Source: Otchere Darko; [Personal Political Views].
*About the Author:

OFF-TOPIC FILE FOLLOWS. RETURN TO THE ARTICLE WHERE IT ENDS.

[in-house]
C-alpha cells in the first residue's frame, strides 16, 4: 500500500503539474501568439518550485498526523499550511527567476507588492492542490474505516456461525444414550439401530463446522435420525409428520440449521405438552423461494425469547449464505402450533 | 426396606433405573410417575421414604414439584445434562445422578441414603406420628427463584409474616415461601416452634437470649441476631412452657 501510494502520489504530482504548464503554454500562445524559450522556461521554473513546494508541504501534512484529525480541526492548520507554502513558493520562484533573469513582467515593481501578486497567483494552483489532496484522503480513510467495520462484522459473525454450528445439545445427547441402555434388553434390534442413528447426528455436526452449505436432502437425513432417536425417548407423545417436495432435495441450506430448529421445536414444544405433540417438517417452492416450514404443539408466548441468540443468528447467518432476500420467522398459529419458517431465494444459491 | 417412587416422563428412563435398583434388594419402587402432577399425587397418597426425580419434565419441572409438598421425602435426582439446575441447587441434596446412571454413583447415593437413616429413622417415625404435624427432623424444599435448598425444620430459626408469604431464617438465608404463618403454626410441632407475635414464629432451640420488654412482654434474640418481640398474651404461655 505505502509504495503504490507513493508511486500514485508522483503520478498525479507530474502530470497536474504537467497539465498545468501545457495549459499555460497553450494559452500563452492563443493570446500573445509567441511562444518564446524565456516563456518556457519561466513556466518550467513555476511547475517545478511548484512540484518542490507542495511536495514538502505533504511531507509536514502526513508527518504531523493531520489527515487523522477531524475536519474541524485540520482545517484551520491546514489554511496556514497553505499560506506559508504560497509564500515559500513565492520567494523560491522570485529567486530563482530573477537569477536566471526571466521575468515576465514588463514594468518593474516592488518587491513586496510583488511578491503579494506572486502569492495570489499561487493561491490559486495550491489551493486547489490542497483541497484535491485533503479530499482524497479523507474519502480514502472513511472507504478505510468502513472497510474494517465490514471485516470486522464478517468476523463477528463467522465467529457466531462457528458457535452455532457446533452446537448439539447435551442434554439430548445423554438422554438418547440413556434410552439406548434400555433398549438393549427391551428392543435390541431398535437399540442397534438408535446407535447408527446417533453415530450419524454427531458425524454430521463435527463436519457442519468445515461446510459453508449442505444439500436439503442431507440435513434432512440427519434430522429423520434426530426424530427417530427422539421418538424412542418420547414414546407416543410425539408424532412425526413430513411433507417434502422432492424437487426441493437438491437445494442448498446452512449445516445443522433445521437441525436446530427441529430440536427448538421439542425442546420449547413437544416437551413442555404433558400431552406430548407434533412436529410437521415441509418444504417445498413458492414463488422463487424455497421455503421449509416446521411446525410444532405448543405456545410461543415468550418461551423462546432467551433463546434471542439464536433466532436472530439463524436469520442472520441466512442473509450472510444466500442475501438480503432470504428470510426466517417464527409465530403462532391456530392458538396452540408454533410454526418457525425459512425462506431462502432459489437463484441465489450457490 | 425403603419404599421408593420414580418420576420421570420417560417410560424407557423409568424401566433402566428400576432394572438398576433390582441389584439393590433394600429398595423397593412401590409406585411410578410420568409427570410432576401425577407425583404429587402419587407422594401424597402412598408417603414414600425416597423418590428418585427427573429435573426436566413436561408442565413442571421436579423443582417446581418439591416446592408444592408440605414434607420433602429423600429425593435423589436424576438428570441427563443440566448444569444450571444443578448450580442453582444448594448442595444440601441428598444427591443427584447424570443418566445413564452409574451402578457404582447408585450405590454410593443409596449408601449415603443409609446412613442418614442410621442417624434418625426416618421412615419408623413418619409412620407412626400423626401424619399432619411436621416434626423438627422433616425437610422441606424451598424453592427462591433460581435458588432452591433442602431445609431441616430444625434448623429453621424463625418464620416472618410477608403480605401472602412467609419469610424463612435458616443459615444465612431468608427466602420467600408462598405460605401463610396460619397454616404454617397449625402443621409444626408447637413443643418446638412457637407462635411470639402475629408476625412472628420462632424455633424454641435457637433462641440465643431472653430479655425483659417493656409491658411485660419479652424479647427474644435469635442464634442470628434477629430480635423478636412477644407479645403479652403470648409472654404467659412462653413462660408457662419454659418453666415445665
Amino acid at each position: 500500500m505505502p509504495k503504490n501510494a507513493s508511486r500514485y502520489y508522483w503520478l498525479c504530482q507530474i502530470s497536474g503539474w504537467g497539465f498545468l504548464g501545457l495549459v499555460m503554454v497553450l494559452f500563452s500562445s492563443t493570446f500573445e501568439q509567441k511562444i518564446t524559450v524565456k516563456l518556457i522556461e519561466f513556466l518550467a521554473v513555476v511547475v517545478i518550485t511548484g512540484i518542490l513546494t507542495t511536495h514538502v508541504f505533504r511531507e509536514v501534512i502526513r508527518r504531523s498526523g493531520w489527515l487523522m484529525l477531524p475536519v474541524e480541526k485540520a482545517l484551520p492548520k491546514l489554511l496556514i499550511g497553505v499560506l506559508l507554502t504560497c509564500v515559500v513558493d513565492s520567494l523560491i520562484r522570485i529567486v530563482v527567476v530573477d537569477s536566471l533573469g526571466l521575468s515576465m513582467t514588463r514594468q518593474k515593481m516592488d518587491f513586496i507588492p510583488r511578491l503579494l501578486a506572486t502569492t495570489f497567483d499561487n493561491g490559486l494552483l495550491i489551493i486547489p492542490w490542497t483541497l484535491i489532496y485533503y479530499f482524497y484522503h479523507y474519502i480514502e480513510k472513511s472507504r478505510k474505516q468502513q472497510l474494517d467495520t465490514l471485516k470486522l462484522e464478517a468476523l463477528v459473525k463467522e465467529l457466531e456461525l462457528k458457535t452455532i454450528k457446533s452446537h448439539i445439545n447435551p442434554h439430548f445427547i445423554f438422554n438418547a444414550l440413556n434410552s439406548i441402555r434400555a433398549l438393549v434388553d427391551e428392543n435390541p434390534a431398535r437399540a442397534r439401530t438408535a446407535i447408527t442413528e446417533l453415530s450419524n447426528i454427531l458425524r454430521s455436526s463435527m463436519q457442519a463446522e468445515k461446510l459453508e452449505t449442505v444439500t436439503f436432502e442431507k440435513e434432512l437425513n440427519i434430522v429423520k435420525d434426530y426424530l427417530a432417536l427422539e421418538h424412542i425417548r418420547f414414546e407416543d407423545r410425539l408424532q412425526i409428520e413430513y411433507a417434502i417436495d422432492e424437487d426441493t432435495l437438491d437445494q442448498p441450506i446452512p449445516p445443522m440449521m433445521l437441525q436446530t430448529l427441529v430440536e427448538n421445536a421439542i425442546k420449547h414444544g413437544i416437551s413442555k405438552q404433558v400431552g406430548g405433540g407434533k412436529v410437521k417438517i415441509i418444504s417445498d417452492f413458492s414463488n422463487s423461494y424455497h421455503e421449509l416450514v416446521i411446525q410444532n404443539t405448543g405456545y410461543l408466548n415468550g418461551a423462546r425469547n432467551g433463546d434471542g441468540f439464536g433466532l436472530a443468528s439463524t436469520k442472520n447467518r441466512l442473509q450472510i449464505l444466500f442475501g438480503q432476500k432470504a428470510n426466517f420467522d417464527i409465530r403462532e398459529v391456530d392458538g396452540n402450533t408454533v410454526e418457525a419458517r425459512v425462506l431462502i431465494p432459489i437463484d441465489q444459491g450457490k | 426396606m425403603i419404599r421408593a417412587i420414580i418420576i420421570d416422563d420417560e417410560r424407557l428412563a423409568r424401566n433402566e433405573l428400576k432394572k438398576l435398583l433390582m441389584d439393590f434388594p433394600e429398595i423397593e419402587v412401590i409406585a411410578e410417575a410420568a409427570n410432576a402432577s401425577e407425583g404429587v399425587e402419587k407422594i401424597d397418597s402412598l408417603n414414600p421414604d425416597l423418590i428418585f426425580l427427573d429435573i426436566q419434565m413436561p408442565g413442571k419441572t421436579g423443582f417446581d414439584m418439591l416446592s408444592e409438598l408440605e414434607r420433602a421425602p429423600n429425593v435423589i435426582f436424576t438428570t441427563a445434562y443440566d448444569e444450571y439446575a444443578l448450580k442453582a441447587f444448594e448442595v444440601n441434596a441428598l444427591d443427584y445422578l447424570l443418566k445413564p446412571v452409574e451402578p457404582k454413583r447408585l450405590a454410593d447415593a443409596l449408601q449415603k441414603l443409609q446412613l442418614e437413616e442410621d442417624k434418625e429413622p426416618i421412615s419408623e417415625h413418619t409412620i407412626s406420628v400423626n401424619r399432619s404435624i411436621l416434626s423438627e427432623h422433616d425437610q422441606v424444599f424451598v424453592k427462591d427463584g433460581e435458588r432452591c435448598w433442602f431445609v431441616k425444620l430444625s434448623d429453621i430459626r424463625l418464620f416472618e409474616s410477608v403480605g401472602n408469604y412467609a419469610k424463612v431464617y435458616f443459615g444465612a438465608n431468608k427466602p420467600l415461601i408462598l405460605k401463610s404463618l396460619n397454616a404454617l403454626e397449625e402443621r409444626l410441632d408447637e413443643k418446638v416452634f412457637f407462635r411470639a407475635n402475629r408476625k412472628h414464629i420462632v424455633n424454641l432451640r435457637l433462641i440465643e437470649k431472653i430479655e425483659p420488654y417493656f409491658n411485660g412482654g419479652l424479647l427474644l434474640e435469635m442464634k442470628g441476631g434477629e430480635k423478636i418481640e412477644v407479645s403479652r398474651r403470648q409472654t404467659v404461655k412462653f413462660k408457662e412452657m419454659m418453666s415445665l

[This appendage is for the information of only readers who get confused about this particular writer because of the name he uses, and who therefore need to know more about him or about the name he uses. Ignore this appendage, if you are not one of such readers. *This writer is just one of hundreds, and possibly thousands of Ghanaians who use the name “Otchere Darko”, either on its own, or in combination with other names. Some users spell this same name as “Okyere Darko”, while other users conjoin it with the help of a hyphen to become one single compound name, “Otchere-Darko” or “Okyere-Darko”, depending on which spelling-mode they choose. This writer, who has officially used this ‘simple name’ from his school days in the sixties into the seventies and continues to use it officially to this very day, attended the School of Administration of University of Ghana where he finally left in September 1977, the year that students embarked on the “UNIGOV” demonstration. He has never before, or after September 1977 been a student of the Ghana Law School. Up to the end of 1981, he worked as a senior public servant in, and for one of the mainstream Ministries in Ghana. He is not working for, and has never worked at the Danquah Institute. He is currently also not a member of NPP, or of any other party in Ghana. He is not related to any practising Ghanaian politician who uses this same or other name. *May readers concerned, please, take note of this exhaustive clarification and stop drawing wrong conclusions that sometimes lead them to attack a wrong person. Thank you for taking note.]